Skip Navigation LinksHome > July 2013 - Volume 73 - Issue 1 > Intraoperative Seizures During Awake Craniotomy: Incidence...
Neurosurgery:
doi: 10.1227/01.neu.0000429847.91707.97
Research-Human-Clinical Studies

Intraoperative Seizures During Awake Craniotomy: Incidence and Consequences: Analysis of 477 Patients

Nossek, Erez MD*; Matot, Idit MD‡,§; Shahar, Tal MD*; Barzilai, Ori MD*; Rapoport, Yoni§; Gonen, Tal MA*; Sela, Gal MA*; Grossman, Rachel MD*; Korn, Akiva MMedSc, D-ABNM*; Hayat, Daniel MD; Ram, Zvi MD*,§

SANS CME
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Abstract

BACKGROUND: Awake craniotomy (AC) for removal of intra-axial brain tumors is a well-established procedure. However, the occurrence and consequences of intraoperative seizures during AC have not been well characterized.

OBJECTIVE: To analyze the incidence, risk factors, and consequences of seizures during AC.

METHODS: The database of AC at Tel Aviv Medical Center between 2003 to 2011 was reviewed. Occurrences of intraoperative seizures were analyzed with respect to medical history, medications, tumor characteristics, and postoperative outcome.

RESULTS: Of the 549 ACs performed during the index period, 477 with complete records were identified. Sixty patients (12.6%) experienced intraoperative seizures. The AC procedure failed in 11 patients (2.3%) due to seizures. Patients with intraoperative seizures were significantly younger than nonseizing patients (45 ± 14 years vs 52 ± 16 years, P = .003), had a higher incidence of frontal lobe involvement (86% vs % 57%, P < .0001), and had higher prevalence of a history of seizures (P = .008). Short-term motor deterioration developed postoperatively in a higher percentage of patients with intraoperative seizures (20% vs 10.1%, P = .02) with a longer hospitalization period (4.0 ± 3.0 days vs 3.0 ± 3.0 days, P = .045).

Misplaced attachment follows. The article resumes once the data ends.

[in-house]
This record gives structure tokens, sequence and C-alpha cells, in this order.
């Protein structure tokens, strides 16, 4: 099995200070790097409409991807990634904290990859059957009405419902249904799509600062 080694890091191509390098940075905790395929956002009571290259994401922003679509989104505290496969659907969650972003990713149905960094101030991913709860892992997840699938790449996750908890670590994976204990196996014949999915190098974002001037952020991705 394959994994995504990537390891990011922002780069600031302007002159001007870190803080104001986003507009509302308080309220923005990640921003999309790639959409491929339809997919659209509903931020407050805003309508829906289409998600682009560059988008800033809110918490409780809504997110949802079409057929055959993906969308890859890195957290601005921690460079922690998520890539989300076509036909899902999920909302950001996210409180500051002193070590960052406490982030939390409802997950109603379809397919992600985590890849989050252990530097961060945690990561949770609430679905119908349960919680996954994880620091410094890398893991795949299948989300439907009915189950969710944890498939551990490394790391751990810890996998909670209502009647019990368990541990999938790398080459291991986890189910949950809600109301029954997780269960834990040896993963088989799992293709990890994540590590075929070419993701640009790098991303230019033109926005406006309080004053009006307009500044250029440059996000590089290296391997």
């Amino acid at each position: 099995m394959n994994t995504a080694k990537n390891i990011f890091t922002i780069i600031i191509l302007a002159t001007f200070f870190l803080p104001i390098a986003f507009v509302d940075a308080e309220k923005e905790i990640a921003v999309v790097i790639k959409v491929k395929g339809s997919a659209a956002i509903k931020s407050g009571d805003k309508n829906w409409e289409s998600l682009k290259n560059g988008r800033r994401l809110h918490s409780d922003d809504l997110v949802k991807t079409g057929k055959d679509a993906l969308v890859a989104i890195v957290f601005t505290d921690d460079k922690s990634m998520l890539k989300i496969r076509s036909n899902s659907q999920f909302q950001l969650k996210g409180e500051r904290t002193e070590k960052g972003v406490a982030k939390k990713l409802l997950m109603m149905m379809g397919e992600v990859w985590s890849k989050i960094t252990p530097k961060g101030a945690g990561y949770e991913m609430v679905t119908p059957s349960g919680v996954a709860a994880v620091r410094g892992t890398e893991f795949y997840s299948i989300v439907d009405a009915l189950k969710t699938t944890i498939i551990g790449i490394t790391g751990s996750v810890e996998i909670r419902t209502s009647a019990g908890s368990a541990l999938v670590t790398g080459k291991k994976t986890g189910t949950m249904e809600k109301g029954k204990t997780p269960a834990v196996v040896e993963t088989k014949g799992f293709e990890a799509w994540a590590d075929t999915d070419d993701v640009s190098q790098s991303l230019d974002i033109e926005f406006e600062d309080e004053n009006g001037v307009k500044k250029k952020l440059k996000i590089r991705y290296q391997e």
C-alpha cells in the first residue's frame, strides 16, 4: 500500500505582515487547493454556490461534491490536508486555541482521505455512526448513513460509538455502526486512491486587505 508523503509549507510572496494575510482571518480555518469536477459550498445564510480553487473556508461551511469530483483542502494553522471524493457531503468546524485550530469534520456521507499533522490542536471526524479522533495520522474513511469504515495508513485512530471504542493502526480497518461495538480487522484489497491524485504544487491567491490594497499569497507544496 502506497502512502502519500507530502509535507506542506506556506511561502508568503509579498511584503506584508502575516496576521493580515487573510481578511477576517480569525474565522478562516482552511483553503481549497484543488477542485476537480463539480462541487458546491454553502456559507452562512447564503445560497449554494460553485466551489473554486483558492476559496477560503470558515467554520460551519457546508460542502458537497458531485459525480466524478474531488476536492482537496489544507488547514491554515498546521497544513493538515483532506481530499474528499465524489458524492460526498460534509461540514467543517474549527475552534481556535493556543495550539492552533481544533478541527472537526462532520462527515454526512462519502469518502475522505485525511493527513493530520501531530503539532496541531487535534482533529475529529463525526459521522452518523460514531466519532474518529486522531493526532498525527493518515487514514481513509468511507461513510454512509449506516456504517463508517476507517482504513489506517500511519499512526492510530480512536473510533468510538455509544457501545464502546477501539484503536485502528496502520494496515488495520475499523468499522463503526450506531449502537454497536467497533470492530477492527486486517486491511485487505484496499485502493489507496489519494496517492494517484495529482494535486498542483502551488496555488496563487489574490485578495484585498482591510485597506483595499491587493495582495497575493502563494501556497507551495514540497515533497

CONCLUSION: Although in most cases intraoperative seizures will not result in AC failure, the surgical team should be prepared to treat them promptly to avoid intractable seizures. Intraoperative seizures are more common in younger patients with a tumor in the frontal lobe and those with a history of seizures. Moreover, they are associated with a higher incidence of transient postoperative motor deterioration and protracted length of hospital stay.

ABBREVIATIONS: AC, awake craniotomy

AED, antiepileptic drug

ECoG, electrocorticography

OR, odds ratio

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